This is a roundup of the five most important fact checks we did ahead of the 2018 primary and midterm elections.
William Flannigan and Thomas Hawthorne, Arizona Republic


WHO SAID IT: Kelli Ward.

THE PARTY: Republican. 

THE RACE: Senate Republican Primary. 

THE TARGET: Rep. Martha McSally.

THE COMMENT:  “What if I told you about… someone who voted for amnesty 11 times… sadly Martha McSally said and did all of this.”

THE FORUM: Radio ad released July 16, 2018, 

WHAT WE’RE LOOKING AT: Did Rep. Martha McSally vote for amnesty 11 times, as her GOP primary opponent for the U.S. Senate, Kelli Ward, claimed in a radio ad (as well as in fliers and posts on Twitter)?  

ANALYSIS: In an attempt to portray her opponent in the Republican primary for the U.S. Senate as weak on immigration enforcement, Ward has accused McSally of voting in favor of amnesty 11 times during her three years in office. 

A spokesman for Ward said the campaign defines a vote for amnesty as any bill that would “grant a legal status or some other type of reward to those who have come here illegally and absolve them from any future prosecution or consequence.”

That is a hard-line definition of amnesty, as some view it as granting legal status with no penalty (such as paying a fine).

RELATED: Martha McSally and Kelli Ward clashed at The Arizona Republic. Here’s what we learned.

All but one of McSally’s actions cited by Ward’s team had to do with the Deferred Action for Childhood Arrivals program, known as DACA, which provides temporary legal protections for undocumented immigrants who were brought to this country illegally as children.  

The one bill that doesn’t was the 2018 Omnibus bill, which funded the government for the year. It was criticized by anti-immigration advocates because it increased the number of immigration visas, but it had no language that provided a permanent legal status to any group of undocumented immigrants.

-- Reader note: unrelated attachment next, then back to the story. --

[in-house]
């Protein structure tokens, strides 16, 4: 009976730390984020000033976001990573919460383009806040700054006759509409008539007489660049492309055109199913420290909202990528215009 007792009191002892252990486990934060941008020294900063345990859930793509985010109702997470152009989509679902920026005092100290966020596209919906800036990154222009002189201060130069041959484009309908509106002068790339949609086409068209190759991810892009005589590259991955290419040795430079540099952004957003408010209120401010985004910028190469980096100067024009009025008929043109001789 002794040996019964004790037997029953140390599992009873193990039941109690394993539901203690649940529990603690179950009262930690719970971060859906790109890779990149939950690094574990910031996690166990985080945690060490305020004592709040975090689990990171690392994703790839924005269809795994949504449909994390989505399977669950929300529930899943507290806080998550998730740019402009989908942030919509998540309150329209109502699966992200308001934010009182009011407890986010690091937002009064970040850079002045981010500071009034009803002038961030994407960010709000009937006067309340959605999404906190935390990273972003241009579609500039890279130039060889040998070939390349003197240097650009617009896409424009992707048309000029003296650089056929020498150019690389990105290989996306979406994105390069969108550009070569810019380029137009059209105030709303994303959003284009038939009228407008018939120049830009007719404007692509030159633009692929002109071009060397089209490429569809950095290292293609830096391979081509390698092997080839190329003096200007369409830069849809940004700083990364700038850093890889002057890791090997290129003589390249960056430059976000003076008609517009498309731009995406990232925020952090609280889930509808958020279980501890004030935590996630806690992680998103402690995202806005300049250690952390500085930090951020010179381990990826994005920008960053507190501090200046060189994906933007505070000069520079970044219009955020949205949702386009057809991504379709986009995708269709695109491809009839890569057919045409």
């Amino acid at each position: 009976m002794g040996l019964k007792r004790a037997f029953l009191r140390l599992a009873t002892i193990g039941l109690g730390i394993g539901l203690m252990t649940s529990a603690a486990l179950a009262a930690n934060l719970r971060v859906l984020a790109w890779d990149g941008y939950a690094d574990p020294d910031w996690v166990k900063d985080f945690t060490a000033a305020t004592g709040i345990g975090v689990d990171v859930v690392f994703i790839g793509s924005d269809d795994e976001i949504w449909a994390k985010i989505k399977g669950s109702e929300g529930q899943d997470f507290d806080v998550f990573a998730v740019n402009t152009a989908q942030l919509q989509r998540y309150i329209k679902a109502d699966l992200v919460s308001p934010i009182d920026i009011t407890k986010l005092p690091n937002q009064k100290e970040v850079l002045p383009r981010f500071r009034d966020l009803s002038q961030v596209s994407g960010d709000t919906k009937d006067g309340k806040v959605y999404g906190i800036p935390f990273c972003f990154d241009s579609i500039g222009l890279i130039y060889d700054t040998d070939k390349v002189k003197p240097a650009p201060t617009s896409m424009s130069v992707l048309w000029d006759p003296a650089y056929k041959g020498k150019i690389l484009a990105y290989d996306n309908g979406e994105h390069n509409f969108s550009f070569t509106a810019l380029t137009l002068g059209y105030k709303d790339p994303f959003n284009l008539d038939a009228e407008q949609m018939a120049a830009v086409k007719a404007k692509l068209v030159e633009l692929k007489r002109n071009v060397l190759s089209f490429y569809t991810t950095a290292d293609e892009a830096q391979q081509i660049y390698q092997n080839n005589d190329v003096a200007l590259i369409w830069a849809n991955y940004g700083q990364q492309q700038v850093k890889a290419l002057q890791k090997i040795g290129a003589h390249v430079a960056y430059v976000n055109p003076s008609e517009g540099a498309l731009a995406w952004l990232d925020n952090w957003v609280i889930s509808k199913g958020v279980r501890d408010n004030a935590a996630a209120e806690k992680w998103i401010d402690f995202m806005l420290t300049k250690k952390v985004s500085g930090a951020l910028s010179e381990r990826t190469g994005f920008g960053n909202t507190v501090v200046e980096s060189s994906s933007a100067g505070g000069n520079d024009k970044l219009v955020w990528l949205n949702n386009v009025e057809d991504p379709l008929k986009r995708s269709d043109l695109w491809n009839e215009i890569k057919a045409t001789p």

The campaign said they selected most of those bills from a report card of lawmakers’ votes created by Numbers USA, a group that describes itself as an “immigration-reduction organization.” 

In the section of the report card that looked at efforts to “reduce amnesty enticements,” only 10 actions taken by McSally were included. Of those, eight increased “amnesty enticements,” while one did not, according to Numbers USA.

The remaining bill was a measure McSally originally co-sponsored but that she removed her name from in May in support of a tougher DACA fix. It would have provided a path to permanent legal status.

Angela Banks, a law professor at Arizona State University who specializes in immigration and citizenship law, said that by the campaign’s definition, for any legislation to be considered an amnesty bill it would have to provide some form of permanent legal status. 

“The clause at the end ‘and absolve them from any future prosecution or consequence’ has only ever been provided with the grant of legal status,” she said.

DACA, “does not absolve its recipients ‘from any future prosecution or consequence.’ It only protects recipients from deportation for a specified period of time,” she said.

Zachary Henry, press secretary for the Ward campaign disagreed, arguing that any extension of DACA is just a “softer form of amnesty.”

One bill included by the Ward campaign, but is seen as an overall positive by Numbers USA, would have extended DACA without providing a path to permanent legal status, in exchange for increased border security and funding for a border wall.